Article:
Study: Family Chores Still Conflict With Work Responsibilities

September 30, 2003 ( - Knock on the door of many American homes these days and you may well find "Mr. Mom" inside cleaning and taking care of the kids.

In fact, according to a new study of workforce changes, fathers in dual-earner couples spend 42 minutes more on workdays tidying up around the house than they did in 1977, while mothers have cut back by that amount – in one of what the study calls “large-scale transformations taking place in the work and home lives of American men and women.”

Not surprisingly, that amount of family time – with women still shouldering the majority of domestic chores – has apparently put many Americans at odds with the demands of their jobs, according to The 2002 National Study of the Changing Workforce from the Families and Work Institute (FWI). Employees with families report significantly higher levels of interference between their jobs and their family lives than did workers answering the question a quarter century ago (45% versus 34%). Men with families report higher levels of interference between their jobs and their family lives than women in the same situation.

In fact, fulfilling their family responsibilities may come at a professional price. According to the survey, workers of either gender who have greater child-care responsibilities report lower earnings.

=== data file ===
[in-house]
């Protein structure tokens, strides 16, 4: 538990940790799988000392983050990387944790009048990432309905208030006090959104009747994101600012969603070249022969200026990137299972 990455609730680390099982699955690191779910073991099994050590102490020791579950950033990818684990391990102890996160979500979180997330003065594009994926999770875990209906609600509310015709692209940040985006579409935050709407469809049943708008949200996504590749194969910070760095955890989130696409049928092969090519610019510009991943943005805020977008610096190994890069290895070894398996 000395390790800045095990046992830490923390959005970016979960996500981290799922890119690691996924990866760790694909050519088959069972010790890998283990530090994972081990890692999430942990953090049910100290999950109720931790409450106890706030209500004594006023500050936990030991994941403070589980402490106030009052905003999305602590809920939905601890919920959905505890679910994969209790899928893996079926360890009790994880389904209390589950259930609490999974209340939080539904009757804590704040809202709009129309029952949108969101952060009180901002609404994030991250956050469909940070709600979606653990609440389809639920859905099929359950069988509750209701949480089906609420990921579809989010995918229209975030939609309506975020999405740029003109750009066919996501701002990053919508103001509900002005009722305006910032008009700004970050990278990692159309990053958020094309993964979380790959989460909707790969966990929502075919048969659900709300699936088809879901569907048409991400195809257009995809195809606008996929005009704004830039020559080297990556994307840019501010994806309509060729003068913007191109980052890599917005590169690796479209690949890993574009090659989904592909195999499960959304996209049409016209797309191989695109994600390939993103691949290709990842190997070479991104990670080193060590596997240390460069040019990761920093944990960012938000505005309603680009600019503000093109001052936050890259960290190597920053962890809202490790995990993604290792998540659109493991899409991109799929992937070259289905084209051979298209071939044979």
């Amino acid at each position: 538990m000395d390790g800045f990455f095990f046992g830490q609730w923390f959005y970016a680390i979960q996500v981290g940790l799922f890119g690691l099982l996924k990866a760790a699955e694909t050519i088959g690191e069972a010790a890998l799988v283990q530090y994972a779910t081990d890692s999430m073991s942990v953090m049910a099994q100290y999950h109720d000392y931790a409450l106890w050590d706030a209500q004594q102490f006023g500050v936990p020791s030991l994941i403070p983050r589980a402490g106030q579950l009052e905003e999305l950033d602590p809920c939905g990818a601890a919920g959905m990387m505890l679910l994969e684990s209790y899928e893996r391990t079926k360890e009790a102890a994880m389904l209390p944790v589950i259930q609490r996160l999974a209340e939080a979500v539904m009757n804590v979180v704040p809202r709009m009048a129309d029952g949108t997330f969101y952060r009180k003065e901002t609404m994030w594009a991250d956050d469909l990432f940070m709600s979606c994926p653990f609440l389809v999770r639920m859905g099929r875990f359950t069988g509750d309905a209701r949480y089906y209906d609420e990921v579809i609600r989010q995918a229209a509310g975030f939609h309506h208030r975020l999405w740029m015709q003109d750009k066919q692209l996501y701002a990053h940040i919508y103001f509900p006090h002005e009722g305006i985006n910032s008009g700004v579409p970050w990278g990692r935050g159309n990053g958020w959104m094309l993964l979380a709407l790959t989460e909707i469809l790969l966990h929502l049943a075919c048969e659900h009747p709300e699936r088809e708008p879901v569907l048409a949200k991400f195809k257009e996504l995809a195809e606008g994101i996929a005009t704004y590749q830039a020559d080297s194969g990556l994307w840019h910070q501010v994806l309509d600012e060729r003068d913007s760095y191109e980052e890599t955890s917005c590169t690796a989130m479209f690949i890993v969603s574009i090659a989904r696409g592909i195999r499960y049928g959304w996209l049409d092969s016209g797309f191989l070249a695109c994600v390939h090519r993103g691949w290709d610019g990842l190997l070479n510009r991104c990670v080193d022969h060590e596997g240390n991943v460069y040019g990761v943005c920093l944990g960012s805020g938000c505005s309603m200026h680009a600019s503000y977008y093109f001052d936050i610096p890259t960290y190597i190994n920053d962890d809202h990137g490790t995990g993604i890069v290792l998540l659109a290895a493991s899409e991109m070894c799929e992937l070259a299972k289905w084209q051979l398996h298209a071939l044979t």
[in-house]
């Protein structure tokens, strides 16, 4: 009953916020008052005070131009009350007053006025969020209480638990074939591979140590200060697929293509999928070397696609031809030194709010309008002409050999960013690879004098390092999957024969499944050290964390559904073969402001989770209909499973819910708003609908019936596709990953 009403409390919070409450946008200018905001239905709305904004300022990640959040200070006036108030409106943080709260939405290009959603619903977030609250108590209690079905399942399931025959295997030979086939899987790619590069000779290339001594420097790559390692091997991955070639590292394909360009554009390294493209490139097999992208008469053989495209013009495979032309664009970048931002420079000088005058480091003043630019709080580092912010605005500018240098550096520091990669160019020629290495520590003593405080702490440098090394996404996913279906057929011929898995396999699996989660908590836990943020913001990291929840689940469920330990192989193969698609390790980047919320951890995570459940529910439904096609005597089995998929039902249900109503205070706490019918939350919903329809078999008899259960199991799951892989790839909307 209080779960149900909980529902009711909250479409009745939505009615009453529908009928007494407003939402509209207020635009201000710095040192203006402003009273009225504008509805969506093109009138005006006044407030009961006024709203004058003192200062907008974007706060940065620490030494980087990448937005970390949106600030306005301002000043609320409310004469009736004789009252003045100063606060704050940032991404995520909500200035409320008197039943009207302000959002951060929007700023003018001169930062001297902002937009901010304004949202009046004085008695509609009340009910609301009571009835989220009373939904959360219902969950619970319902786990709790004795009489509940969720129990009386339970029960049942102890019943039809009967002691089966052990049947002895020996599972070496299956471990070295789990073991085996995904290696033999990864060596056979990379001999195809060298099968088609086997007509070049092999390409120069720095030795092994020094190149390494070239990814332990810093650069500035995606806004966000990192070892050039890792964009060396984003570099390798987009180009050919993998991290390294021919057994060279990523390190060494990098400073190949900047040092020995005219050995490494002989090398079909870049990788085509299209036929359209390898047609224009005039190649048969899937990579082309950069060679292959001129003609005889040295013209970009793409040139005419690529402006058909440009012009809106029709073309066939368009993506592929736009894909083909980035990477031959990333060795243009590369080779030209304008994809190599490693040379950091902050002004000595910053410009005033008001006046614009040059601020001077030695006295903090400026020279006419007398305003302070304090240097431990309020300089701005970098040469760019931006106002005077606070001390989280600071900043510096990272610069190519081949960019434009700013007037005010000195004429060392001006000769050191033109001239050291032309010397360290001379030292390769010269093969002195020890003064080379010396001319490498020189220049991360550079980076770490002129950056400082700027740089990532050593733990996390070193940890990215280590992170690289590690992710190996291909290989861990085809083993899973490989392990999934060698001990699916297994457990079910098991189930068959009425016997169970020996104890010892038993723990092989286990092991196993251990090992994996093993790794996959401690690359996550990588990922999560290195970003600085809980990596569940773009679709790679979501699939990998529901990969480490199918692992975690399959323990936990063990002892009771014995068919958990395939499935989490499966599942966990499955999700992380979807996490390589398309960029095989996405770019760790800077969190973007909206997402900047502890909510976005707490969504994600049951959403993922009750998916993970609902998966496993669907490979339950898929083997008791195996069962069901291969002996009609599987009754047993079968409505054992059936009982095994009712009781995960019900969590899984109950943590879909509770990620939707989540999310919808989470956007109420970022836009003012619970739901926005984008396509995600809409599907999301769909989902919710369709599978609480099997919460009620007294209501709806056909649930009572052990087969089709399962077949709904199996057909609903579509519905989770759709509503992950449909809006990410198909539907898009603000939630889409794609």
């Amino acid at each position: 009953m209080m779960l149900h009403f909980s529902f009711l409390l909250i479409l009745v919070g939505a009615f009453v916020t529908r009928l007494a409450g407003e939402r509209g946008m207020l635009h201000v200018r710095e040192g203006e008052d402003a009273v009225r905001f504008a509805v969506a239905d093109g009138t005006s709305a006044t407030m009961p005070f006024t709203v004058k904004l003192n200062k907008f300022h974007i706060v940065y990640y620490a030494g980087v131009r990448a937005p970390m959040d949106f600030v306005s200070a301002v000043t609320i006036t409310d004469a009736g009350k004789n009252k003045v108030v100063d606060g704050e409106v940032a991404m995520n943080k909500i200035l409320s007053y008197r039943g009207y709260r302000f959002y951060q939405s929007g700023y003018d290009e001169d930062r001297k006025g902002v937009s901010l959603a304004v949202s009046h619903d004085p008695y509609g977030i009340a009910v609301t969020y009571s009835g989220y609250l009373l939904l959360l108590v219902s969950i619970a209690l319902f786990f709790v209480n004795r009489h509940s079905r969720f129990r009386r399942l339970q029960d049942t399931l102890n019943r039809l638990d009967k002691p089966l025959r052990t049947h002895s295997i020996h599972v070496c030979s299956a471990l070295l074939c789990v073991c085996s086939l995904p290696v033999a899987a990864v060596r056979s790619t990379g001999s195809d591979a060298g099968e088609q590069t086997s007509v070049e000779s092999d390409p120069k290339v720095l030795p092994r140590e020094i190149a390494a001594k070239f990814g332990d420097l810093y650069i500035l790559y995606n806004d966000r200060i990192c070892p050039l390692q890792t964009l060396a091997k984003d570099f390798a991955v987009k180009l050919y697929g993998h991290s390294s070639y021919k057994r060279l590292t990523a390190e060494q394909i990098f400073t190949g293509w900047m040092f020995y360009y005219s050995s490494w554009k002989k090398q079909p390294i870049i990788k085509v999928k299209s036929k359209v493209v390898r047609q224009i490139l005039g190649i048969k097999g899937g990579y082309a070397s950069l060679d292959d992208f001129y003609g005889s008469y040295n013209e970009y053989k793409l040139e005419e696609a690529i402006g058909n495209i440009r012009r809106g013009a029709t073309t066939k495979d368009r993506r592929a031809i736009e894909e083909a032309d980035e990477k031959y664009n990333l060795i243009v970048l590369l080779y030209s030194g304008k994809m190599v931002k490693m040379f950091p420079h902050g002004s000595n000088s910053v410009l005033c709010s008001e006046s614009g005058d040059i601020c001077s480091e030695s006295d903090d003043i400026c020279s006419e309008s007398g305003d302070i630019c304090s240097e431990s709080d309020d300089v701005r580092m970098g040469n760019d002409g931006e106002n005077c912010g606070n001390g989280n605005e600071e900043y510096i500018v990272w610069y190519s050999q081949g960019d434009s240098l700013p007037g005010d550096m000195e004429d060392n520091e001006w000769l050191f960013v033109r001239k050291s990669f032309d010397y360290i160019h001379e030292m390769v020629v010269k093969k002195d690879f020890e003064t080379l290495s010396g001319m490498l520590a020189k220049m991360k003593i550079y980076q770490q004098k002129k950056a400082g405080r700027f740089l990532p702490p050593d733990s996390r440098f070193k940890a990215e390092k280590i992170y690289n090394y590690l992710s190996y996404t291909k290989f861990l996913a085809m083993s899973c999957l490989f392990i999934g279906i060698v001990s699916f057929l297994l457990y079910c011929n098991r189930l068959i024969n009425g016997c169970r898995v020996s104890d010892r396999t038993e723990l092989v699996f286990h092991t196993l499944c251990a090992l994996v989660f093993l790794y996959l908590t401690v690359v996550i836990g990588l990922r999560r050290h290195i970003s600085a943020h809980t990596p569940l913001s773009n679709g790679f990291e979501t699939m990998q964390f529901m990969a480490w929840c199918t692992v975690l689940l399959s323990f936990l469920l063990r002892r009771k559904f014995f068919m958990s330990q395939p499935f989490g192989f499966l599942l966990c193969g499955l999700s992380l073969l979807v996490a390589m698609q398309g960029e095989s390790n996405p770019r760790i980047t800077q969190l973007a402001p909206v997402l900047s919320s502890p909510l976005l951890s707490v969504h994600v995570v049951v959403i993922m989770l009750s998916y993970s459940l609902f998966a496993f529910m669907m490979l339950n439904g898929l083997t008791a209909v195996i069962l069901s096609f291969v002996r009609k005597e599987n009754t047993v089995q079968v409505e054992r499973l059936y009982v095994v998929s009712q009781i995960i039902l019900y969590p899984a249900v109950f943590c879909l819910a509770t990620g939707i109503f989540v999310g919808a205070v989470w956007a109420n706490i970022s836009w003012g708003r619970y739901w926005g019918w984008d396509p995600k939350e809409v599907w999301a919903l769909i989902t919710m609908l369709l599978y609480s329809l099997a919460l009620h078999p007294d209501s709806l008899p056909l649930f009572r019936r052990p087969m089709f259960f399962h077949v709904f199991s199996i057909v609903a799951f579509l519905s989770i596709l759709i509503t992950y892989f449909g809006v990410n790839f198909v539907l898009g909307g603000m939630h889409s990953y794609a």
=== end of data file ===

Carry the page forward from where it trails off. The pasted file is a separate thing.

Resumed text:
There are certainly no shortage of couples with both spouses working. The study found a substantial increase in that scenario to 78% today from 66% in 1977, with such couples spending more time than ever at the office. The combined work hours for dual-earner couples jumped by 10 hours to 91 hours a week today over 1977. “Clearly,” researchers wrote, “today’s working couples have less time for their lives off the job.”

“The study finds the importance of supportive work-life policies and practices, such as flexible work arrangements, is clear – when they are available, employees exhibit more positive work outcomes, such as job satisfaction, commitment to an employer, and retention, as well as more positive life outcomes, such as less interference between job and family, less negative spillover from job to home, greater life satisfaction, and better mental health,” the report said.

The women who are spending more time in the workplace are increasingly sitting behind managers’ desks (38% of women versus 28% of men), and are better educated, with 62% of women versus 56% of men having completed four-year college or some post-secondary education, the study found.

“US employers are changing in response to the new demographics of the workplace, but families are changing even more, especially men,” says Ellen Galinsky, President of Families and Work Institute and a co-author of the study. “Today, men are spending more time on housework and on the care of children-and both men and women are spending much less time on themselves.”

The study covered about 3,500 respondents. Further information on this study is at .